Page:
"The top 3 benefits of our human/monkey research partnerships? Safety. Efficacy. And greater predictability." -Michael Goldberg, MD, professor of brain and behavior departments at Columbia University College of Physicians and Surgeons, who studies how the brain processes what the eyes see.

Diabetes and Obesity: Connected in NHPs Just as in Humans

Type 2 diabetes develops in monkeys just as it does in humans, even following the same age patterns, that is to say, more disease as we get older (one-fourth of U.S. seniors have diabetes) [17]. NHPs with diabetes even develop the same complications that are common in humans: eye disease, kidney disease, nerve damage and pain, and blood vessel disease, among others [18].

NHPs and humans have very similar systems that regulate blood sugar. For example, the structure and function of the group of cells in the monkey pancreas (called islets) that produce insulin are very similar to human islets. The islets in mice, rats, pigs, and other animals share some similarities with humans, but there are important differences, making monkeys a critical model for developing treatment and prevention methods, and for testing new therapies for people with diabetes.

Nonhuman primates are the ideal model for testing new therapies for people with diabetes, including the artificial pancreas, drugs and devices.

"All of our ability to address diseases in applied research comes from efforts in basic science research." -William Newsome, PhD, neurobiologist studying how our brains translate what we see into movement.

Type 2 diabetes and the U.S. obesity epidemic are linked – obesity is a contributing factor to the condition. More than a third of U.S. adults are obese and another third are overweight [19]. As with diabetes research, monkeys provide a critically important study model for human obesity. Monkeys that are fed a diet similar to the typical American diet respond like humans, gaining weight and later progressing to type 2 diabetes.

Researchers are examining the role of gastrointestinal proteins called glucagon-like peptides in the development of obesity in bonnet macaques. Bonnet macaques are unique among NHPs because they have a strong genetic predisposition to obesity. This research is looking for obesity treatments that will be as effective as invasive bariatric surgery, but with far less risk.

In conclusion, because NHPs are the most readily available models with the greatest psychological and genetic similarities to humans, they play an indispensable role in the process of medical research and development.

Appendix A: Partial List of Scientific Advances
Linked to Research in Nonhuman Primates


  • Components of blood and plasma discovered.
  • Ability to diagnose and treat typhoid fever.
  • Modern anesthesia.
  • Mumps virus discovered.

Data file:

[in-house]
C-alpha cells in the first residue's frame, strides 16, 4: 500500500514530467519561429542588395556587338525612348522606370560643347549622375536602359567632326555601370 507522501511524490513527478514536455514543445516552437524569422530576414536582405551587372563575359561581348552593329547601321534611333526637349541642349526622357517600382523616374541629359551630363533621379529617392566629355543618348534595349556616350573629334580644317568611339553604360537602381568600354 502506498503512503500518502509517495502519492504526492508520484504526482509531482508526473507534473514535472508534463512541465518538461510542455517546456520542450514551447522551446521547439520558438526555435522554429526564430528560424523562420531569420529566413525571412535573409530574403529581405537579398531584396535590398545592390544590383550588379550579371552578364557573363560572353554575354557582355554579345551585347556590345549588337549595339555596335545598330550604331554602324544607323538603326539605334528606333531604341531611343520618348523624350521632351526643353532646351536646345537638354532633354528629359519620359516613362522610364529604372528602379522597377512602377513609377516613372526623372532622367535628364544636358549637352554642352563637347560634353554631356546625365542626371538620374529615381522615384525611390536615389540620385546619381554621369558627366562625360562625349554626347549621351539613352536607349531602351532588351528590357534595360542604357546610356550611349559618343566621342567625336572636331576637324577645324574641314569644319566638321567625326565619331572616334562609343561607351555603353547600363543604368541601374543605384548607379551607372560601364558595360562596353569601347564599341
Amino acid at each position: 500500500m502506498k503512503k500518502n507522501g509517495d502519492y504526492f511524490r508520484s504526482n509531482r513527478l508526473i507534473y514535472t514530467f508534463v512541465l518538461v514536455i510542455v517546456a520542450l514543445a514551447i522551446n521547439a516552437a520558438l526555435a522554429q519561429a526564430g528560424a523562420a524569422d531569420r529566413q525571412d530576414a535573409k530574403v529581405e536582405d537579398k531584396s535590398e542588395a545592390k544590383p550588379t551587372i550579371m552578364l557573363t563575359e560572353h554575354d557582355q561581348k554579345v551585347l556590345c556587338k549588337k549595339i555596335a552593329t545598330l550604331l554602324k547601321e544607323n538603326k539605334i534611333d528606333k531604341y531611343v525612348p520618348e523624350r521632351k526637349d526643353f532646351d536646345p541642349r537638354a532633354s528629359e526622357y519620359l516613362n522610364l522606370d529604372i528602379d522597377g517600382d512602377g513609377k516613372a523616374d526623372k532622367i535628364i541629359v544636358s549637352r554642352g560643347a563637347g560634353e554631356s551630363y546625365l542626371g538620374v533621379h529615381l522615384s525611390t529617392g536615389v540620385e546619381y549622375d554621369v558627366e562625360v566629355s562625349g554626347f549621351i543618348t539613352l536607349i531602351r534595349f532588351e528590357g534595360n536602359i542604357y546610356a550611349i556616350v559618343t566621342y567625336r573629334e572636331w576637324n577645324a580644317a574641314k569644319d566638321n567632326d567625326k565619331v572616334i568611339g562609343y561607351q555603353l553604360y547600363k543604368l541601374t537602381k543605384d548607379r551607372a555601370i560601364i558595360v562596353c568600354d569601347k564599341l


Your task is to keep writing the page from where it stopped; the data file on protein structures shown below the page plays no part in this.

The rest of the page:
• Treatment of rheumatoid arthritis.
  • Discovery of the Rh factor, blood-typing knowledge critical for safe blood transfusions.
  • Development of polio vaccine.
  • Development of antipsychotic medication chlorpromazine and its tranquilizing derivatives.
  • Cancer chemotherapy.
  • Development of yellow fever vaccine.


  • Mapping of the heart's connections to arteries.
  • Development of German measles vaccine.
  • Therapeutic use of cortisone for reducing inflammation and allergy symptoms.
  • Corneal transplants.
  • Development of treatment and prevention of radiation sickness.
  • Development of measles, mumps, and rubella (MMR) vaccine.
  • Discovery of the biochemical cause of depression.
  • Transmissibility of human prion diseases, such as Creutzfeldt-Jacob disease, discovered.


  • Treatment of leprosy.
  • Procedures to restore blood supply in the brain.
  • Interaction between tumor viruses and genetic material.
  • Understanding of slow viruses, which linger in the nervous system.
  • Understanding of the inner workings of the basal ganglia, the part of the brain that coordinates movement.
  • Discovery of mechanisms of opiate withdrawal and the anti-withdrawal effects of clonidine.
  • Development of cyclosporine and other anti-rejection drugs helpful for organ transplants.


  • Processing of visual information by the brain.
  • Identification of physiological and psychological co-factors in depression, anxiety and phobias.
  • Treatment of malnutrition caused by food aversion following chemotherapy.
  • Treatment of congenital cataracts and “lazy eye” in children.
  • First animal model for research on Parkinson’s disease, enabling doctors to more accurately research human Parkinson’s disease.
  • Heart and lung transplant to treat cardiopulmonary hypertension.
  • First hepatitis B vaccine.
  • Development of rhesus monkey model for HIV/AIDS.
  • Addition of taurine to infant formulas. Taurine is necessary for normal eye development.
  • First treatment of naturally diabetic NHPs with a hormone-like insulin stimulus that is now in wide use both for diabetes and obesity treatment (GLP-1 agonist).


  • Estrogen discovered to control an enzyme key to making serotonin, the brain chemical that regulates mood. Represents first step to providing effective medications for depression at the end of the menstrual cycle, and postpartum and postmenopausal depression.
  • Demonstration of the effectiveness of early administration of AZT to prevent or treat HIV infection. Thanks to this, HIV-infected mothers can give birth to HIV-free babies.